Other resorts continue to recruit internationally, but mainly for cultural reasons. “It’s an enriching experience for everyone,” says Woods at Alpine Meadows, which no longer recruits H-2B workers but still employs a few J-1 students.

“We don’t need the labor force,” adds Rick Boyle, HR generalist at Sugarbush, Vt. “It’s more of a cultural experience. We love to do it, and I think the guests enjoy it, too.”

“Our international workers add an interesting, cool element to our whole experience,” agrees Vivian Gibbons, recruiting manager at Snowshoe, W.V.

Others cite obstacles to bringing in J-1 students: “We don’t use any internationals,” says Krotz at Holiday Valley. “We have no housing, and there’s too much paperwork.”

“The last time we used international workers was 2003,” says Crystal’s Swanson. “We have so many local applicants, it’s hard to justify using internationals.”

With more local applicants and returnees, outreach has gotten easier. Turning away applicants, rather than attracting them, seems to be the biggest issue. Job fairs and a few newspaper ads are about all it takes to find more than enough candidates. In the Internet age, some resorts don’t even have to do that.

“We don’t do any job fairs, just post jobs on our website,” says Hanchett at Whitefish. “People come to us. In the past, we used to run continuous ads on CoolWorks, local newspapers. We haven’t had to do that in recent years.”

Boyle says Sugarbush has begun using social networking sites to outreach and encourage employees to refer potential hires to the resort. “We have a specific HR page on Facebook, and use Twitter when we have jobs available and to let people know about job fairs,” Boyle says.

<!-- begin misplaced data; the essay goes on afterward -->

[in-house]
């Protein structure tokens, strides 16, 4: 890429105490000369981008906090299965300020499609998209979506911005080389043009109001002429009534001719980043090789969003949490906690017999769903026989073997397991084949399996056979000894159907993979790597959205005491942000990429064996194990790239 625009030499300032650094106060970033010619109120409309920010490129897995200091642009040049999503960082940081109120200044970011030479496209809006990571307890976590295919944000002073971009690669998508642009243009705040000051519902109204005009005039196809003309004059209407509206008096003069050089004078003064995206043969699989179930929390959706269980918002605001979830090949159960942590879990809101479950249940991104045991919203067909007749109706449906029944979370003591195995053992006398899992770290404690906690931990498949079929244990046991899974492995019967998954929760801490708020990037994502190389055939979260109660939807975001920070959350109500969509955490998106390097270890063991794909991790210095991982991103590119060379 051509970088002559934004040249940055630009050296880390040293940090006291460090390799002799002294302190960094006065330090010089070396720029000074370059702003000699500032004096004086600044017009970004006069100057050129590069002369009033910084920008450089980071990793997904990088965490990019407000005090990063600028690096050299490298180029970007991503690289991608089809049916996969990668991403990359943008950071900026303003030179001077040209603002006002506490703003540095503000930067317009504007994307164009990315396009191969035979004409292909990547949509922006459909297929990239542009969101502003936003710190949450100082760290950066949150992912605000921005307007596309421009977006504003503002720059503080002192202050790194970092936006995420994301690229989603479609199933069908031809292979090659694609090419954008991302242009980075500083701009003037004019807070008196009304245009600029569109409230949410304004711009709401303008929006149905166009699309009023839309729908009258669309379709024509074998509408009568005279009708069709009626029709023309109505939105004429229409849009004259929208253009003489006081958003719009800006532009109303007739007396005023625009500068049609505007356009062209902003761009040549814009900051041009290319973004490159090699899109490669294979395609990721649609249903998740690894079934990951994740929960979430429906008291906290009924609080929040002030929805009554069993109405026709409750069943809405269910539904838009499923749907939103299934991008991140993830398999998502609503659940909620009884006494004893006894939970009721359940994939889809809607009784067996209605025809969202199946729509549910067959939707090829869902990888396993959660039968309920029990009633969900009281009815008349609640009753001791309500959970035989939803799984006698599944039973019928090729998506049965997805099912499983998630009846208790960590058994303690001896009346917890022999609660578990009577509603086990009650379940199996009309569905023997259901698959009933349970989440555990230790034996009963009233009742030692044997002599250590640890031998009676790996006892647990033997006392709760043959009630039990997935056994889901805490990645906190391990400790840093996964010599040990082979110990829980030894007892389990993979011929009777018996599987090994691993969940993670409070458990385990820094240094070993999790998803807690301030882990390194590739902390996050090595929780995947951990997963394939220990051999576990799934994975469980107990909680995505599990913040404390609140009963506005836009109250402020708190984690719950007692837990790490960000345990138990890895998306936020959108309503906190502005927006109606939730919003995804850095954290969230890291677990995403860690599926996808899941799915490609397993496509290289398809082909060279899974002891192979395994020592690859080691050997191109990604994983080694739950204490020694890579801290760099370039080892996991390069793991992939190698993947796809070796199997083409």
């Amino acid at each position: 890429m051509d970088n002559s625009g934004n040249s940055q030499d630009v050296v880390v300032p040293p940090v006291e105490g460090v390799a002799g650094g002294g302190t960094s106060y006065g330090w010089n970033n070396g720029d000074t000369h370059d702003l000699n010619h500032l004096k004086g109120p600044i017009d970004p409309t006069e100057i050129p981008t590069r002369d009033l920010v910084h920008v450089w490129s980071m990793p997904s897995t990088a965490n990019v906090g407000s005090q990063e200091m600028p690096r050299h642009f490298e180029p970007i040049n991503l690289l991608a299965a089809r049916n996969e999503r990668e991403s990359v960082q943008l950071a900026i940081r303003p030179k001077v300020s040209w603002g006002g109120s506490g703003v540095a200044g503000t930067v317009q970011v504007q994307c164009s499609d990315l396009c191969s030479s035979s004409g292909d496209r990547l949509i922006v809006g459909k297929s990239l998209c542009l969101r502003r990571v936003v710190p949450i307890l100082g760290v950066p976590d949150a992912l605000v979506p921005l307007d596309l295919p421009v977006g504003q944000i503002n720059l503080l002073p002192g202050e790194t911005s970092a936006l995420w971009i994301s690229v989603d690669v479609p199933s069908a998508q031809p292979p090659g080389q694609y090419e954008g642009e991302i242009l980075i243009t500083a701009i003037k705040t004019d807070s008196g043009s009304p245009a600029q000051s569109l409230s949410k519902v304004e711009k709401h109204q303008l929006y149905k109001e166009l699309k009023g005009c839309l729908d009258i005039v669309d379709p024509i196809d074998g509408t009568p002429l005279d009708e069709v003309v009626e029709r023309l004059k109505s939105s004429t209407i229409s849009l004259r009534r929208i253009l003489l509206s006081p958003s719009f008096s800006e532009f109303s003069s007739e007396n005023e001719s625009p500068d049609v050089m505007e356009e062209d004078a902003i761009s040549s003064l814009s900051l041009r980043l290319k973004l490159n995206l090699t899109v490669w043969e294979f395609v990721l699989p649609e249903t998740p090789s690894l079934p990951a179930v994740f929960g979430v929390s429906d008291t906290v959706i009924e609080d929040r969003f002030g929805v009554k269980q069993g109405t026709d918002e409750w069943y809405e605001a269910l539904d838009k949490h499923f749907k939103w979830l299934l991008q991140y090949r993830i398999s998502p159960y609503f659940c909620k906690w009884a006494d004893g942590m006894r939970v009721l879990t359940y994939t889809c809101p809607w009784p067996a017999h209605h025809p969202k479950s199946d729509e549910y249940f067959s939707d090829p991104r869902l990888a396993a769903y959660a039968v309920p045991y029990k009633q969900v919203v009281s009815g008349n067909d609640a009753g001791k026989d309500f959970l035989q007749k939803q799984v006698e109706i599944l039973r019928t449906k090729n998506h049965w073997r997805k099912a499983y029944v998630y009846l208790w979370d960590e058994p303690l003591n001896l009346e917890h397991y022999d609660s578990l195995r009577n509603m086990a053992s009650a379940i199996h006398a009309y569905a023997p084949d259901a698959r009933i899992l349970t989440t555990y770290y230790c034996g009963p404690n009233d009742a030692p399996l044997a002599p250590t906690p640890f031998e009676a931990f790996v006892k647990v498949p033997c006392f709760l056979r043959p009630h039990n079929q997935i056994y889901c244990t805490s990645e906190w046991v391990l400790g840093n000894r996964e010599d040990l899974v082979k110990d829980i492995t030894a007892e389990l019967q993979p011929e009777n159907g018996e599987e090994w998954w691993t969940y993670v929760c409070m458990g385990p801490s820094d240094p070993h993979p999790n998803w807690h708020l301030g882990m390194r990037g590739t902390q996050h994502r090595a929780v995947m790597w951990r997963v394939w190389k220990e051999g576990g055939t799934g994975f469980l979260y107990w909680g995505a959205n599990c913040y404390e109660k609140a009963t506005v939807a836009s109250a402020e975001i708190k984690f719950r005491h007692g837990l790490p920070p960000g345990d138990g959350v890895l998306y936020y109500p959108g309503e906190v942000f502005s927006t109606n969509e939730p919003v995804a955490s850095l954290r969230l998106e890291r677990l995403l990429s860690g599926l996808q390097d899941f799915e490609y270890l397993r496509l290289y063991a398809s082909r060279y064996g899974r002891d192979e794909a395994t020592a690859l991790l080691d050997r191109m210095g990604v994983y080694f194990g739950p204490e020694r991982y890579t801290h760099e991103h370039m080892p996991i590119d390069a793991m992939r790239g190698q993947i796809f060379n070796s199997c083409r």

Crystal has gone completely paperless in its recruitment and screening of applicants. “It’s wonderful,” Swanson says. “We’re a small department, so we have to maximize technology. We’re able to update information instantly, drive people to our website.

“It’s really helped to bring up quality by pushing people to provide information, past employers, references, phone numbers, etc. On paper, they can skip around. Here, they can’t go forward unless they provide all the information. It’s much faster. Managers can log on, see all information, get back to candidates faster. It really helps departments share potential candidates. It’s much more efficient.”

For some openings, many resorts recruit at local and regional colleges where students’ winter vacations often coincide with peak times at the resorts. Steamboat has had good luck recruiting in the fall at Yellowstone and Glacier National Parks, when those peak seasons are ending and Steamboat’s is just beginning. Trade schools are a good source of hard-to-fill mechanical and electrical workers. Hotel management and culinary programs are a good source of chefs and hotel and restaurant help.

Free skiing remains the biggest perk in attracting seasonal help. Some resorts offer lift operators—always a tough job to fill—big cash bonuses for catching those using fraudulent tickets.

Financial incentives can work in other areas, too. Crystal pays housekeepers—another tough job to fill—based on the number and size of units cleaned.

“Some resorts pay a flat rate, but we have such a variety of units and sizes, some harder to clean than others, paying piece work makes sense,” Swanson says. “Our cleaning stats show it’s working.”

Overall, the labor picture has brightened considerably. “We’ve definitely seen a change in the labor market,” notes Sullivan at Steamboat. “We’re able to hire more domestically, have more returnees. It’s an employer’s market.”